Sourdough Diaries – Episode 1
Learn how to make your own sourdough starter from scratch, how to maintain that starter, and how to use it to make recipes like bread and pancakes.
Hi I’m Sarah Richcreek, Potter and Domestic Specialist here at Conner Prairie.
Have you ever wondered how to make your own sourdough bread? Or even wondered what is sourdough, anyways? Well, you’ve come to the right place. We’re starting a new series here called Sourdough Diaries where I’ll teach you how to make your own sourdough starter from scratch, how to maintain that starter, and how to make items like bread and pancakes with it.
First, why would you want to make a sourdough starter? Well let’s say you don’t have any yeast to make bread, well you can make your own! All yeast is microscopic fungus, it’s in the air, it’s in our skin, digestive systems, it’s all over the place at all times. We can essentially capture this yeast by making an environment it’s happy to live in.
To do that, we’ll just need a few simple things:
1/4 cup of flour
3 T. non-chlorinated water (This can be well water, bottled water or tap water that has been left in a sunny place, like a windowsill, uncovered for 24 hours to allow the chlorine to evaporate away.)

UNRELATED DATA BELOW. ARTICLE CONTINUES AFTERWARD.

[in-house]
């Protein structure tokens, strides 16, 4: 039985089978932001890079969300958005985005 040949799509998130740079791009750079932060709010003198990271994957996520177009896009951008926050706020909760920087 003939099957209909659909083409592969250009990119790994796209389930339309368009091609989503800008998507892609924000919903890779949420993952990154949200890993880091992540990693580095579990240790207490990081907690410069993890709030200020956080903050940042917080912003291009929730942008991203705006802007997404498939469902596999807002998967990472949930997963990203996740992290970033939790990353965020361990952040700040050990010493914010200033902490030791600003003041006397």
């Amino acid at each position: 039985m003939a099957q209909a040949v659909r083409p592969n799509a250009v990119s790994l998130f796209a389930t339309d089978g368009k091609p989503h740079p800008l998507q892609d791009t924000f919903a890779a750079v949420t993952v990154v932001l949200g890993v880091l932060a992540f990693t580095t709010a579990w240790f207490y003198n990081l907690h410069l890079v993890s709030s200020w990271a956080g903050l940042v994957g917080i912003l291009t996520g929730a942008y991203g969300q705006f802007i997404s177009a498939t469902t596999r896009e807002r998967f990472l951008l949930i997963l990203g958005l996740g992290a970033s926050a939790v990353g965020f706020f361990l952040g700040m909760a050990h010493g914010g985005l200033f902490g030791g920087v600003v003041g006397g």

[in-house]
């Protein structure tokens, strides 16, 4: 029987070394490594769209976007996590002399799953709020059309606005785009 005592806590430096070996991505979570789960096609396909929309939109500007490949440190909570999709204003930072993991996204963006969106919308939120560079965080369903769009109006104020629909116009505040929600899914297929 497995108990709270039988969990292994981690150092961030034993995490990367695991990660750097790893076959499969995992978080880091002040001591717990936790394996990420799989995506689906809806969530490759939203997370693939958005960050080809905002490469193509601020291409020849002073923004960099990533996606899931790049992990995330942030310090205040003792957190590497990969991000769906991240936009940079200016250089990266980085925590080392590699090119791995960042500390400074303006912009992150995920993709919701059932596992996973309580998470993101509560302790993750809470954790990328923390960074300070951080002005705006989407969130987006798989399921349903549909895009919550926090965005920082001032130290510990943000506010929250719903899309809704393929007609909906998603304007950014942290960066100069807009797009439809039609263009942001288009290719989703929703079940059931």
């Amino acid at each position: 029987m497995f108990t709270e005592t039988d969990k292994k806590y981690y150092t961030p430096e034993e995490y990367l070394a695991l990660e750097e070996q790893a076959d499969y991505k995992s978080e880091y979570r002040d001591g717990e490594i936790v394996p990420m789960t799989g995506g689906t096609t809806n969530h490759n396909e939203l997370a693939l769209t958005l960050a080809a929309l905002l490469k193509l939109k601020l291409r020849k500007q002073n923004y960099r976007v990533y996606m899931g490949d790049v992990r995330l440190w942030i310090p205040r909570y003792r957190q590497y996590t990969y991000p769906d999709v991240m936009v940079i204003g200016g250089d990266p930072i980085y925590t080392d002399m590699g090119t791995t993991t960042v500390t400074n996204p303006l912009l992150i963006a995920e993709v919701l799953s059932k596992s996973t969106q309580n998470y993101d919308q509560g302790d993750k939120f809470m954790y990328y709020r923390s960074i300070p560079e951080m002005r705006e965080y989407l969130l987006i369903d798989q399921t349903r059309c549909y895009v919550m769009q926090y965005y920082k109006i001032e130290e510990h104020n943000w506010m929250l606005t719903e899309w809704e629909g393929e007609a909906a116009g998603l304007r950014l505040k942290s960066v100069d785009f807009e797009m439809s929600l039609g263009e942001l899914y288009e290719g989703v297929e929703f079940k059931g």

After mixing the flour and water, be sure to secure a napkin or paper towel over the top of the cup or jar it’s in. What you’ll have to do now is give it some time, one of the most important ingredients in making sourdough bread is time.
After making the start of the sourdough starter, you should stir it at least 3 times a day. With this, we’re looking for some activity within the starter. Bubbles should start to form as that shows signs of the yeast consuming the flour and water, and are what will eventually give our bread lift and rise when we make yeast bread.
There are many factors that affect the time in which how fast this process will go. For example, if it’s warmer outside, sourdough processes tend to go a lot faster because yeast thrive in warmer, humid temperatures. However, we never want the starter to get too hot–110 degrees fahrenheit or above–or else the yeast will die.
Making sourdough bread is a fun, kid-friendly project! Stay tuned for episode 2 of the Sourdough Diaries where we’ll learn about feeding our yeast.